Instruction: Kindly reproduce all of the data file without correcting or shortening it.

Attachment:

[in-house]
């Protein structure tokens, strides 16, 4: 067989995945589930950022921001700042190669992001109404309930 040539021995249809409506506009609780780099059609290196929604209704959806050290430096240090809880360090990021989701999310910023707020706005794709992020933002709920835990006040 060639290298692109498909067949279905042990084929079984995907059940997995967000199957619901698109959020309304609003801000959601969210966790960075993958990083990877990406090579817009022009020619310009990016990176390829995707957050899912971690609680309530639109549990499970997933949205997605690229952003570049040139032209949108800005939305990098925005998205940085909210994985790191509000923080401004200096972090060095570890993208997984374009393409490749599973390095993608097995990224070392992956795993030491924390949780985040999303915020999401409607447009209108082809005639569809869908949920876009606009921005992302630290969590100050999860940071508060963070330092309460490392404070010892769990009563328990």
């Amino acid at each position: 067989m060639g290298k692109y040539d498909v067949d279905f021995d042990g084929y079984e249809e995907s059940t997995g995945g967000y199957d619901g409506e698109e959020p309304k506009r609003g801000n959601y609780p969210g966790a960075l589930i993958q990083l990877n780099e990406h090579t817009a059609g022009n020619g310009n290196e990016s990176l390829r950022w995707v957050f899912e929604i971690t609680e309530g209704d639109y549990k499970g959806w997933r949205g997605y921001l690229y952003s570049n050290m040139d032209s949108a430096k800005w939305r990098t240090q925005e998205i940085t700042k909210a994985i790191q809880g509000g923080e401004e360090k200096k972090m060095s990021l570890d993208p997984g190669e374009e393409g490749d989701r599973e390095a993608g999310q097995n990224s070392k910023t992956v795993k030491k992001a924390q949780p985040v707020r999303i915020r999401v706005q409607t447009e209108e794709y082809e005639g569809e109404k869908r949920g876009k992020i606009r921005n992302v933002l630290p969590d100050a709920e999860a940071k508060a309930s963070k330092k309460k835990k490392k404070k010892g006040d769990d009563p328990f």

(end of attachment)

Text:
[in-house]
């Protein structure tokens, strides 16, 4: 067989995945589930950022921001700042190669992001109404309930 040539021995249809409506506009609780780099059609290196929604209704959806050290430096240090809880360090990021989701999310910023707020706005794709992020933002709920835990006040 060639290298692109498909067949279905042990084929079984995907059940997995967000199957619901698109959020309304609003801000959601969210966790960075993958990083990877990406090579817009022009020619310009990016990176390829995707957050899912971690609680309530639109549990499970997933949205997605690229952003570049040139032209949108800005939305990098925005998205940085909210994985790191509000923080401004200096972090060095570890993208997984374009393409490749599973390095993608097995990224070392992956795993030491924390949780985040999303915020999401409607447009209108082809005639569809869908949920876009606009921005992302630290969590100050999860940071508060963070330092309460490392404070010892769990009563328990």
């Amino acid at each position: 067989m060639g290298k692109y040539d498909v067949d279905f021995d042990g084929y079984e249809e995907s059940t997995g995945g967000y199957d619901g409506e698109e959020p309304k506009r609003g801000n959601y609780p969210g966790a960075l589930i993958q990083l990877n780099e990406h090579t817009a059609g022009n020619g310009n290196e990016s990176l390829r950022w995707v957050f899912e929604i971690t609680e309530g209704d639109y549990k499970g959806w997933r949205g997605y921001l690229y952003s570049n050290m040139d032209s949108a430096k800005w939305r990098t240090q925005e998205i940085t700042k909210a994985i790191q809880g509000g923080e401004e360090k200096k972090m060095s990021l570890d993208p997984g190669e374009e393409g490749d989701r599973e390095a993608g999310q097995n990224s070392k910023t992956v795993k030491k992001a924390q949780p985040v707020r999303i915020r999401v706005q409607t447009e209108e794709y082809e005639g569809e109404k869908r949920g876009k992020i606009r921005n992302v933002l630290p969590d100050a709920e999860a940071k508060a309930s963070k330092k309460k835990k490392k404070k010892g006040d769990d009563p328990f």